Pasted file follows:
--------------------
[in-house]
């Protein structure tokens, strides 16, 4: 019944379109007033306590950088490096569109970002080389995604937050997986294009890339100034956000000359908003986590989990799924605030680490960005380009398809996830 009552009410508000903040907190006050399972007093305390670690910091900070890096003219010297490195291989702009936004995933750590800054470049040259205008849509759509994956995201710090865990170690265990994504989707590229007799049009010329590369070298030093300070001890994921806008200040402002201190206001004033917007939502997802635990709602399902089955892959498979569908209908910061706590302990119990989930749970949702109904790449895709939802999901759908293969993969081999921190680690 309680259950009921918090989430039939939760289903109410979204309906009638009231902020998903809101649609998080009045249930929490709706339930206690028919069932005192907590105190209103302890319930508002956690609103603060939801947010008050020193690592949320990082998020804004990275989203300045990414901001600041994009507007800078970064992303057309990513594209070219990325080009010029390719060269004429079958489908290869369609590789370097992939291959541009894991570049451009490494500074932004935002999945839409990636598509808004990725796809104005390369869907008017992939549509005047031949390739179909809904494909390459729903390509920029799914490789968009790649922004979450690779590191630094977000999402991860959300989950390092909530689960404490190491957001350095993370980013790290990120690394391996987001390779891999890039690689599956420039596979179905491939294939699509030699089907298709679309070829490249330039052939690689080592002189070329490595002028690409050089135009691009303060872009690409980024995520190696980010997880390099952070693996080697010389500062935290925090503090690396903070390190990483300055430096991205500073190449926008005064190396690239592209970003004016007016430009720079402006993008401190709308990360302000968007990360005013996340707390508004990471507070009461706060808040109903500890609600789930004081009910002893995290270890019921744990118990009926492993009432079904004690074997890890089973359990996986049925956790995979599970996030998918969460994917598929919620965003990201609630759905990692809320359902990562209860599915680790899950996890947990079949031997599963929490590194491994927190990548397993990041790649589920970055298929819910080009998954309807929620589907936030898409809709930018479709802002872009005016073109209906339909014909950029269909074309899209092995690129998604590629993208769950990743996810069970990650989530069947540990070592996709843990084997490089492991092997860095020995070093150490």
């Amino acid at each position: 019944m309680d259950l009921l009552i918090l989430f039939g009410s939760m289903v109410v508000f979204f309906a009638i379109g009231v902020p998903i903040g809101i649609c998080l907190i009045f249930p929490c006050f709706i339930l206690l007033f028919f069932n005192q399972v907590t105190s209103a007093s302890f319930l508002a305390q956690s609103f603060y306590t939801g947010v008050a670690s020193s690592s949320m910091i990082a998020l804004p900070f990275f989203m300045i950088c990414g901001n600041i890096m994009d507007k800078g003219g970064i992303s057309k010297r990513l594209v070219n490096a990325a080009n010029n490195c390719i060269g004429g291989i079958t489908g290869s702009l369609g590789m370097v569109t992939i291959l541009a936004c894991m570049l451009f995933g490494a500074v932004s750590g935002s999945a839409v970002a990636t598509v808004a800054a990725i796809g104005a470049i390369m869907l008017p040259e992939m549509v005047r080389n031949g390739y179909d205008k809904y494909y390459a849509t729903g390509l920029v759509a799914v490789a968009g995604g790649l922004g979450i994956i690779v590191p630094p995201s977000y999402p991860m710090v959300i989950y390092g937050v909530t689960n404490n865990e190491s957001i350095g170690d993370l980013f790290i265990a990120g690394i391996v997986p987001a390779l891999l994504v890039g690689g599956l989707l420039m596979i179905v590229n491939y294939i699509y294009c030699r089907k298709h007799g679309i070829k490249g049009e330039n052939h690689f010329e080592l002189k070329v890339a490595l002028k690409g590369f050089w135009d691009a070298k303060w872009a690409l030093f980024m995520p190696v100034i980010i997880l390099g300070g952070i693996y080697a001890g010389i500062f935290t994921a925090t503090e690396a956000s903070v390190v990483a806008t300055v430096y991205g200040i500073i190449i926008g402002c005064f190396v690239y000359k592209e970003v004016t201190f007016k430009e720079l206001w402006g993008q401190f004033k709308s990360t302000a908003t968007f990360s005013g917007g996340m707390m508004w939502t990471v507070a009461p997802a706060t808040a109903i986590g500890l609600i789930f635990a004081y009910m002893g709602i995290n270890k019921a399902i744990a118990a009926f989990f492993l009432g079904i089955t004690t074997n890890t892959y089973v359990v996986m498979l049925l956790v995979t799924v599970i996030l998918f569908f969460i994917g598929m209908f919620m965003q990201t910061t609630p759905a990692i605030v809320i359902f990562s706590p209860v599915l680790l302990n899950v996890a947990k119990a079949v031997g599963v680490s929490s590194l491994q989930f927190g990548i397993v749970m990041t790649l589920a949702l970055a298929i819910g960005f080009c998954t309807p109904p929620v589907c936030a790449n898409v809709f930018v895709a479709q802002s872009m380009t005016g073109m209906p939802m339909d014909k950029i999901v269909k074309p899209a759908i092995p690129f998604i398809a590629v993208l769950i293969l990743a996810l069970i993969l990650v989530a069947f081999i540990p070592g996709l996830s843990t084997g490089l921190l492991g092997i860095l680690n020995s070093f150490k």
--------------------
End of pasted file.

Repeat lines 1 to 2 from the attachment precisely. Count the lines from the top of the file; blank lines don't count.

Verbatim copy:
[in-house]
């Protein structure tokens, strides 16, 4: 019944379109007033306590950088490096569109970002080389995604937050997986294009890339100034956000000359908003986590989990799924605030680490960005380009398809996830 009552009410508000903040907190006050399972007093305390670690910091900070890096003219010297490195291989702009936004995933750590800054470049040259205008849509759509994956995201710090865990170690265990994504989707590229007799049009010329590369070298030093300070001890994921806008200040402002201190206001004033917007939502997802635990709602399902089955892959498979569908209908910061706590302990119990989930749970949702109904790449895709939802999901759908293969993969081999921190680690 309680259950009921918090989430039939939760289903109410979204309906009638009231902020998903809101649609998080009045249930929490709706339930206690028919069932005192907590105190209103302890319930508002956690609103603060939801947010008050020193690592949320990082998020804004990275989203300045990414901001600041994009507007800078970064992303057309990513594209070219990325080009010029390719060269004429079958489908290869369609590789370097992939291959541009894991570049451009490494500074932004935002999945839409990636598509808004990725796809104005390369869907008017992939549509005047031949390739179909809904494909390459729903390509920029799914490789968009790649922004979450690779590191630094977000999402991860959300989950390092909530689960404490190491957001350095993370980013790290990120690394391996987001390779891999890039690689599956420039596979179905491939294939699509030699089907298709679309070829490249330039052939690689080592002189070329490595002028690409050089135009691009303060872009690409980024995520190696980010997880390099952070693996080697010389500062935290925090503090690396903070390190990483300055430096991205500073190449926008005064190396690239592209970003004016007016430009720079402006993008401190709308990360302000968007990360005013996340707390508004990471507070009461706060808040109903500890609600789930004081009910002893995290270890019921744990118990009926492993009432079904004690074997890890089973359990996986049925956790995979599970996030998918969460994917598929919620965003990201609630759905990692809320359902990562209860599915680790899950996890947990079949031997599963929490590194491994927190990548397993990041790649589920970055298929819910080009998954309807929620589907936030898409809709930018479709802002872009005016073109209906339909014909950029269909074309899209092995690129998604590629993208769950990743996810069970990650989530069947540990070592996709843990084997490089492991092997860095020995070093150490």